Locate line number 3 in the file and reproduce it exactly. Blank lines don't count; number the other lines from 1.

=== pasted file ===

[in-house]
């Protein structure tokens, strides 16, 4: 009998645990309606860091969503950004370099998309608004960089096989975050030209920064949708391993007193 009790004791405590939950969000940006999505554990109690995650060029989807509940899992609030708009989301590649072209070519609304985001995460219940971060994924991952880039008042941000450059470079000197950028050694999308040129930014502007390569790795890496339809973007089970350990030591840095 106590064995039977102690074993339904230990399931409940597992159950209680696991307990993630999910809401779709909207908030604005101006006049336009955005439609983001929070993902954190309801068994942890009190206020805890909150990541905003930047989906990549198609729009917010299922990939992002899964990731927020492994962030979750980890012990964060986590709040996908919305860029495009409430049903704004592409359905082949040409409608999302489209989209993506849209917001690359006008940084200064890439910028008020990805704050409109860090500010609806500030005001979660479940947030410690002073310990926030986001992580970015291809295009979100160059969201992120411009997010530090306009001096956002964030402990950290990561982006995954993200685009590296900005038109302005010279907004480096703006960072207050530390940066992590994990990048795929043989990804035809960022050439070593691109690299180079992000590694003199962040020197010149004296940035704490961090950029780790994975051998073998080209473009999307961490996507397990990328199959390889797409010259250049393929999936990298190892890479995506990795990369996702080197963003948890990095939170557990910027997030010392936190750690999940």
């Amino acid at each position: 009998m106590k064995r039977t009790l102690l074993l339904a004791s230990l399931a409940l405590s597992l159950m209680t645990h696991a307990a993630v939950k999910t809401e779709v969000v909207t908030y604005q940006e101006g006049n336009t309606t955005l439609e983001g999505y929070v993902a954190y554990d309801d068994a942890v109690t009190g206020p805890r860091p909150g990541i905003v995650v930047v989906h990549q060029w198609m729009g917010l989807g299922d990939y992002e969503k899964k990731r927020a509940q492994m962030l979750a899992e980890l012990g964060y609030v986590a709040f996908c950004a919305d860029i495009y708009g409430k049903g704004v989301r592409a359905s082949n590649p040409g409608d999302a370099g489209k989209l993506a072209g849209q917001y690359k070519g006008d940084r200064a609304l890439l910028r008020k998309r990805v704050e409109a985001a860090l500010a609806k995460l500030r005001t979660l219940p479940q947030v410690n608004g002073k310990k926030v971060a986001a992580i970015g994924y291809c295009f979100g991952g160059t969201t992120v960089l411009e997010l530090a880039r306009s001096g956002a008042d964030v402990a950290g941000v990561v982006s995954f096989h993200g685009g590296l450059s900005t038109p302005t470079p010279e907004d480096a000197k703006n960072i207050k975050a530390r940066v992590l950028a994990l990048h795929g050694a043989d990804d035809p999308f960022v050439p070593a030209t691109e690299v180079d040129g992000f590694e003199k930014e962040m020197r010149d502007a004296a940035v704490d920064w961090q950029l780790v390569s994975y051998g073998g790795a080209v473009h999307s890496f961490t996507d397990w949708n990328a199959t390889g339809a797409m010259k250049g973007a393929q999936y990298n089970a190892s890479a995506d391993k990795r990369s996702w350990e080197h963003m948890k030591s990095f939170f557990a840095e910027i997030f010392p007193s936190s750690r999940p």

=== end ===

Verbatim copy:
């Amino acid at each position: 009998m106590k064995r039977t009790l102690l074993l339904a004791s230990l399931a409940l405590s597992l159950m209680t645990h696991a307990a993630v939950k999910t809401e779709v969000v909207t908030y604005q940006e101006g006049n336009t309606t955005l439609e983001g999505y929070v993902a954190y554990d309801d068994a942890v109690t009190g206020p805890r860091p909150g990541i905003v995650v930047v989906h990549q060029w198609m729009g917010l989807g299922d990939y992002e969503k899964k990731r927020a509940q492994m962030l979750a899992e980890l012990g964060y609030v986590a709040f996908c950004a919305d860029i495009y708009g409430k049903g704004v989301r592409a359905s082949n590649p040409g409608d999302a370099g489209k989209l993506a072209g849209q917001y690359k070519g006008d940084r200064a609304l890439l910028r008020k998309r990805v704050e409109a985001a860090l500010a609806k995460l500030r005001t979660l219940p479940q947030v410690n608004g002073k310990k926030v971060a986001a992580i970015g994924y291809c295009f979100g991952g160059t969201t992120v960089l411009e997010l530090a880039r306009s001096g956002a008042d964030v402990a950290g941000v990561v982006s995954f096989h993200g685009g590296l450059s900005t038109p302005t470079p010279e907004d480096a000197k703006n960072i207050k975050a530390r940066v992590l950028a994990l990048h795929g050694a043989d990804d035809p999308f960022v050439p070593a030209t691109e690299v180079d040129g992000f590694e003199k930014e962040m020197r010149d502007a004296a940035v704490d920064w961090q950029l780790v390569s994975y051998g073998g790795a080209v473009h999307s890496f961490t996507d397990w949708n990328a199959t390889g339809a797409m010259k250049g973007a393929q999936y990298n089970a190892s890479a995506d391993k990795r990369s996702w350990e080197h963003m948890k030591s990095f939170f557990a840095e910027i997030f010392p007193s936190s750690r999940p």